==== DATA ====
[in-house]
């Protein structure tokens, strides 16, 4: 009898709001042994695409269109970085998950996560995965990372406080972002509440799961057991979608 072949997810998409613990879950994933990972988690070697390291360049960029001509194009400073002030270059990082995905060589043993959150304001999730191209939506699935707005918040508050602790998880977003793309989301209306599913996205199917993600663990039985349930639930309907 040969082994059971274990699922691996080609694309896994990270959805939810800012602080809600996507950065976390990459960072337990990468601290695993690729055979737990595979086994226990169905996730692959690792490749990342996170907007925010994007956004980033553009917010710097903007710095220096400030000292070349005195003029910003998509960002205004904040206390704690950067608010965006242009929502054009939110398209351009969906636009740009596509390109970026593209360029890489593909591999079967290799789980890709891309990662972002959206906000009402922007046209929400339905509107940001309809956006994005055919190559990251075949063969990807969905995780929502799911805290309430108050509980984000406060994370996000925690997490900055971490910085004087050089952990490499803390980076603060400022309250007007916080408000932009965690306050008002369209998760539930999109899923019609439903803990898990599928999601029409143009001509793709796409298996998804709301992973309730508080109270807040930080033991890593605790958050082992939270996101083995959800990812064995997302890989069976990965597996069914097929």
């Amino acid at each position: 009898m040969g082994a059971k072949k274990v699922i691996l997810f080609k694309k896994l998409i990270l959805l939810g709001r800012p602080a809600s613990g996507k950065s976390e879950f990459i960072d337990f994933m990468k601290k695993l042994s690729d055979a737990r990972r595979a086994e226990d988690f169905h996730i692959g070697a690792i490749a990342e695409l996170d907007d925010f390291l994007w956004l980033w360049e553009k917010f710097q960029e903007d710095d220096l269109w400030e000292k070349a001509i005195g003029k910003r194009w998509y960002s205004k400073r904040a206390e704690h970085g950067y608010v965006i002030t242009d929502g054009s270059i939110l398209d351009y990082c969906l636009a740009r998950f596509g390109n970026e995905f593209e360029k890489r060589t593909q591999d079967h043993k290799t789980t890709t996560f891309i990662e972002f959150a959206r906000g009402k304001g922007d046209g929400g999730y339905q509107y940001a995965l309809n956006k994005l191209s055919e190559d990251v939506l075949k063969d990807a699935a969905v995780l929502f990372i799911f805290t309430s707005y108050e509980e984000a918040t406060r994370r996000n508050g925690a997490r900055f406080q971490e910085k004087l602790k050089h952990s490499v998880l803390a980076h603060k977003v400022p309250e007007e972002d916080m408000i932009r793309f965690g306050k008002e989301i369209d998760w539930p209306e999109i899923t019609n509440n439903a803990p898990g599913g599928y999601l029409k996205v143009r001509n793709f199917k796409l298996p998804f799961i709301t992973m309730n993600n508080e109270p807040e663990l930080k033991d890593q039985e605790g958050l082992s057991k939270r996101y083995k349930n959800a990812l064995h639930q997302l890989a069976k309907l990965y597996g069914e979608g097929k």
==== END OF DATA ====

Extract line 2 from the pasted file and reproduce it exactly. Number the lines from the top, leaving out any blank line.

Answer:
């Protein structure tokens, strides 16, 4: 009898709001042994695409269109970085998950996560995965990372406080972002509440799961057991979608 072949997810998409613990879950994933990972988690070697390291360049960029001509194009400073002030270059990082995905060589043993959150304001999730191209939506699935707005918040508050602790998880977003793309989301209306599913996205199917993600663990039985349930639930309907 040969082994059971274990699922691996080609694309896994990270959805939810800012602080809600996507950065976390990459960072337990990468601290695993690729055979737990595979086994226990169905996730692959690792490749990342996170907007925010994007956004980033553009917010710097903007710095220096400030000292070349005195003029910003998509960002205004904040206390704690950067608010965006242009929502054009939110398209351009969906636009740009596509390109970026593209360029890489593909591999079967290799789980890709891309990662972002959206906000009402922007046209929400339905509107940001309809956006994005055919190559990251075949063969990807969905995780929502799911805290309430108050509980984000406060994370996000925690997490900055971490910085004087050089952990490499803390980076603060400022309250007007916080408000932009965690306050008002369209998760539930999109899923019609439903803990898990599928999601029409143009001509793709796409298996998804709301992973309730508080109270807040930080033991890593605790958050082992939270996101083995959800990812064995997302890989069976990965597996069914097929």